Details on Facebook’s Plans to Allow Iframe Page Tab Apps, FBML Deprecation

Yesterday, the Facebook Developers Blog announced that Page tab applications can now be built and implemented using iframes, and FBML and FBJS will be deprecated starting March 11, 2011. Iframes will allow developers to build both canvas and tab applications on the same programming model, and integrate social plugins and the Graph API into tab apps.

Facebook announced the shift from FMBL to iframes in August, slated migration for Q4 2010, then delayed it until Q1 2011. In the meantime, some developers created what were meant to be Page tab application in iframes. Since they couldn’t integrate them before, they had to use an FBML landing tab that linked away from the Page to the iframe canvas app.

Now, developers can go into the Page Tab settings of the Developer app and change the Page Tab Type from FBML to iframe. The Page’s admin will still have to go into the Edit Page admin interface and choose to add the iframe Page tab app.

Facebook has updated its signed_request parameter for securely communicating the identity of users who visit tab apps. When users browse to a tab app, the app will receive

“the signed_request  parameter with one additional parameter, page, a JSON array which contains the ‘id’ of the Facebook Page your Tab is hosted withina boolean (‘liked’) indicating whether or not a user has liked the Page, and a boolean (‘admin’) indicating whether or not the user is an ‘admin’ of the Page along with the user info array. Your application will also receive a string parameter called app_data as part of signed_request if an app_data parameter was set in the original query string in the URL your tab is loaded on.”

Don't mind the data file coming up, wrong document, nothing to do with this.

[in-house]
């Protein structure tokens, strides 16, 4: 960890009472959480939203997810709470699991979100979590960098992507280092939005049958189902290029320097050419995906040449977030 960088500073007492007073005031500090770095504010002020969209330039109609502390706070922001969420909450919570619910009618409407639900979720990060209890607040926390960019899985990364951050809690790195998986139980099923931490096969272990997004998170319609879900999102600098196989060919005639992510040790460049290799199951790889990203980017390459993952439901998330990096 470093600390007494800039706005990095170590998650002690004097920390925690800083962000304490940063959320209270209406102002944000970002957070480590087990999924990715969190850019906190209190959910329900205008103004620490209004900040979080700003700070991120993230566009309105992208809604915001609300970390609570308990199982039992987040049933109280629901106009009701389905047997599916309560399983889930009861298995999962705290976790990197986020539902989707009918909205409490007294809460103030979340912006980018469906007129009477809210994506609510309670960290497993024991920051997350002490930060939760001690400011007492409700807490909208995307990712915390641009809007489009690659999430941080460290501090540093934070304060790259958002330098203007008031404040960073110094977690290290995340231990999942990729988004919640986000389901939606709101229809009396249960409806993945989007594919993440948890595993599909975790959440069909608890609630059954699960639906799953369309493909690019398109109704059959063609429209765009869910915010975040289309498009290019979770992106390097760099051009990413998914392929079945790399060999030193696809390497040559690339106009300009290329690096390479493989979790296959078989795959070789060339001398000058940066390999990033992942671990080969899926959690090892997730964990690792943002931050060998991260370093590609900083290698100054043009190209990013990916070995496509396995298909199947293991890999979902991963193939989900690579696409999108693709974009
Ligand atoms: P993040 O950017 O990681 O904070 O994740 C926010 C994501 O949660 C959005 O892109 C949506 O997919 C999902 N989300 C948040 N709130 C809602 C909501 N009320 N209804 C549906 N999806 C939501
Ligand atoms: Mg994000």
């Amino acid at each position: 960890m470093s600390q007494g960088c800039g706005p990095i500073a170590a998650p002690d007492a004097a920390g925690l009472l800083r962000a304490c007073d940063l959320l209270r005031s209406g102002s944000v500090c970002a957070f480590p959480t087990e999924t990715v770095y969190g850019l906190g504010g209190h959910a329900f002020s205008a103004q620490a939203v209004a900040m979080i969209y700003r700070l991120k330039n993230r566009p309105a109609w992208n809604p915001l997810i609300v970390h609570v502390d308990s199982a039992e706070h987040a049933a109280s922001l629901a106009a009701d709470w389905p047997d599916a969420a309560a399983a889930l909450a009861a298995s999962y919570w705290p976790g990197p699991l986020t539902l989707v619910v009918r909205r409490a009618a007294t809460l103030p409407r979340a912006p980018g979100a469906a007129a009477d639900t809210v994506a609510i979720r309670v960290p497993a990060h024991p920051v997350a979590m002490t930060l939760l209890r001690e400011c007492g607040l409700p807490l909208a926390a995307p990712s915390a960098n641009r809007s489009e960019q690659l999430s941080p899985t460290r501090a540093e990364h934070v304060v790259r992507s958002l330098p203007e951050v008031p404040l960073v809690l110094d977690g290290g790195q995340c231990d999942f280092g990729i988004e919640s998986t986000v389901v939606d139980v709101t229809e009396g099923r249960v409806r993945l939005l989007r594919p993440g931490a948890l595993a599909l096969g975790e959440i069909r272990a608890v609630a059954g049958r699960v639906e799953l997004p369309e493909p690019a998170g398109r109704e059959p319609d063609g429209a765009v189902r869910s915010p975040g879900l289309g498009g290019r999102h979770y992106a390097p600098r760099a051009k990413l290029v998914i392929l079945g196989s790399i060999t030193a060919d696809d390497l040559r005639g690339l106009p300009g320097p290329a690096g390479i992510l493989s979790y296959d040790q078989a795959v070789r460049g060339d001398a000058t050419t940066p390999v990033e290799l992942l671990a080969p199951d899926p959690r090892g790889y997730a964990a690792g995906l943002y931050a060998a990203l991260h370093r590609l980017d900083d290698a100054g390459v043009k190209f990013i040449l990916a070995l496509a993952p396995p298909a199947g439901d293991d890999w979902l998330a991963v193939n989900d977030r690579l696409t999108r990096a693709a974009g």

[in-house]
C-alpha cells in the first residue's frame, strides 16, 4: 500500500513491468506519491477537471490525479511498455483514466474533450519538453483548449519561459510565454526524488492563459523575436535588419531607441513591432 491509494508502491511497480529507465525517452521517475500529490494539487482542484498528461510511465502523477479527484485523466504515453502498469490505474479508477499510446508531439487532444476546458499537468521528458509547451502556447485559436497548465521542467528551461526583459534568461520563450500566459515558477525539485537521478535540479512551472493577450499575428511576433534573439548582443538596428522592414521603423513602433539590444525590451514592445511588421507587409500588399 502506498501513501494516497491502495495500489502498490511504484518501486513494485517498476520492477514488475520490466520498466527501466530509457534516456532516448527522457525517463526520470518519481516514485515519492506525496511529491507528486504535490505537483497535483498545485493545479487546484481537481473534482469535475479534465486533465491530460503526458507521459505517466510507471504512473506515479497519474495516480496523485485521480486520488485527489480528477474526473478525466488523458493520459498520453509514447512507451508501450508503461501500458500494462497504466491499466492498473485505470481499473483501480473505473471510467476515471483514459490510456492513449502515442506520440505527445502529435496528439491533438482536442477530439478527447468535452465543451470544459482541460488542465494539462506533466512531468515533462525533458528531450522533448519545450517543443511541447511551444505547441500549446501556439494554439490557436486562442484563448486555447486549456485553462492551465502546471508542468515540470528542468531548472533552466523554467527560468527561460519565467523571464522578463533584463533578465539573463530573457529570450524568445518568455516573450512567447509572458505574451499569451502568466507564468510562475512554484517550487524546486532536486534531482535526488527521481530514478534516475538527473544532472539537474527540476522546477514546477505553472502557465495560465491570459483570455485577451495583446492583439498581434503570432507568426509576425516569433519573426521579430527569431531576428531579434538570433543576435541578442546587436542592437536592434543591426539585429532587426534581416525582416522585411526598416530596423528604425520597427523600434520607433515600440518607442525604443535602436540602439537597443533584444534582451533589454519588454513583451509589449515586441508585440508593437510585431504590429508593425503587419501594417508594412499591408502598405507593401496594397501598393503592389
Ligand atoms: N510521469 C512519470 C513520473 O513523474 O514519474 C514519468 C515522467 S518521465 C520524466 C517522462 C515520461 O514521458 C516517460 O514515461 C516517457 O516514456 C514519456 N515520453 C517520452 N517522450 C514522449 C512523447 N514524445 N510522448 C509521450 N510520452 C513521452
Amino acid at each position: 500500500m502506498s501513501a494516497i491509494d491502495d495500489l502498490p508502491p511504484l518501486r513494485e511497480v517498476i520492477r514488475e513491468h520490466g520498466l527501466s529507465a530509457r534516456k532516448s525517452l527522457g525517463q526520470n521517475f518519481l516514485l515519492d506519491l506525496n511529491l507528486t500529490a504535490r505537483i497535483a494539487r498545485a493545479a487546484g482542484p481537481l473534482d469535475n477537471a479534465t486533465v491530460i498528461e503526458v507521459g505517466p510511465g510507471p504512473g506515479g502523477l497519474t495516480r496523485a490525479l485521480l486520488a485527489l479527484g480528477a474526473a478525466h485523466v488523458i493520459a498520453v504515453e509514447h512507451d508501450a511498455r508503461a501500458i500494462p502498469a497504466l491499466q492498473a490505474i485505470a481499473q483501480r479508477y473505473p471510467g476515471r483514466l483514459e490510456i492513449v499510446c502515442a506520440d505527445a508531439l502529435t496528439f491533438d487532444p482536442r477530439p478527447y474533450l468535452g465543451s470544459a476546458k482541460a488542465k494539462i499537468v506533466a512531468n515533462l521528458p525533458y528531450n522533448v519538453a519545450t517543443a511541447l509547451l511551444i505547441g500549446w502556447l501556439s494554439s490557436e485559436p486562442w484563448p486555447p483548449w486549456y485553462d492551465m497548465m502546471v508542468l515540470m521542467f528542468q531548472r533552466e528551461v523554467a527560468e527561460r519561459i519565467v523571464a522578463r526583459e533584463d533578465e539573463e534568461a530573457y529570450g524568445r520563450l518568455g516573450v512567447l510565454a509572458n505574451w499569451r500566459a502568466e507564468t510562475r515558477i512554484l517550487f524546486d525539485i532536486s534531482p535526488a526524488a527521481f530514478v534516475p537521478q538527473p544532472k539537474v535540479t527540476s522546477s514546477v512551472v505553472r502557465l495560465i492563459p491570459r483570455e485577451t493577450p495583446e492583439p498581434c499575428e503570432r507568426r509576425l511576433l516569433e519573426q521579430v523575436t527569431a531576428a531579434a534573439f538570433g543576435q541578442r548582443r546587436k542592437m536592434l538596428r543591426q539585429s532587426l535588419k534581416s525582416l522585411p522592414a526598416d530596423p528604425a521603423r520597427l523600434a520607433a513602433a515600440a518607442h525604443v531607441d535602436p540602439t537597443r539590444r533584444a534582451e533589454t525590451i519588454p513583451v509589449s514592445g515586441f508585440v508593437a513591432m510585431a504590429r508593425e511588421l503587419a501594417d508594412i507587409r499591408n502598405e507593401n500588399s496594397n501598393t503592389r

This string can be used to show the user customized content. Here is an example of an updated signed_request:


Developers will also be able to include an age object in the user JSON object encoded in the signed_request. This object will be a minimum and maximum age the user must be between in order to access the application. This will not give developers access to a user’s specific age.

Applications that include content specified in Facebook’s alcohol guidelines will have to use the age object to prohibit underaged users from gaining access, or risk violating Facebook’s alcohol policy. Previously, FMBL tags had to be used to exclude underage users.

The option to integrate social plugins and the Graph API opens new potential for making more social Page tab apps. Developers could include Like buttons for specific pieces of content to create broadcast channels to subsets of their users. Social game developers have had some success with implementing the Like button on their canvas app to let users share specific pieces of content with friends.

The Comments plugin will offer another way for users to leave feedback in addition to the wall and discussion board. It could also help apps grow, since comments can be posted to a user’s wall. The Facepile could be used to show friends who’ve used the tab app, or the Recommendations and Activity Feed plugins could suggest what users should do first within a tab.

FMBL Deprecations and the Developer Roadmap

Starting March 11th, 2011, developers won’t be able to build new FMBL apps, and Pages won’t be able to add static FBML apps as Page tabs. All existing FMBL tab and apps will continue to function, and will still be able to be edited for the immediate future. However, it seems that Facebook will eventually remove FBML entirely.

XFBML tags that support social plugins will not be deprecated, and will continue to function normally.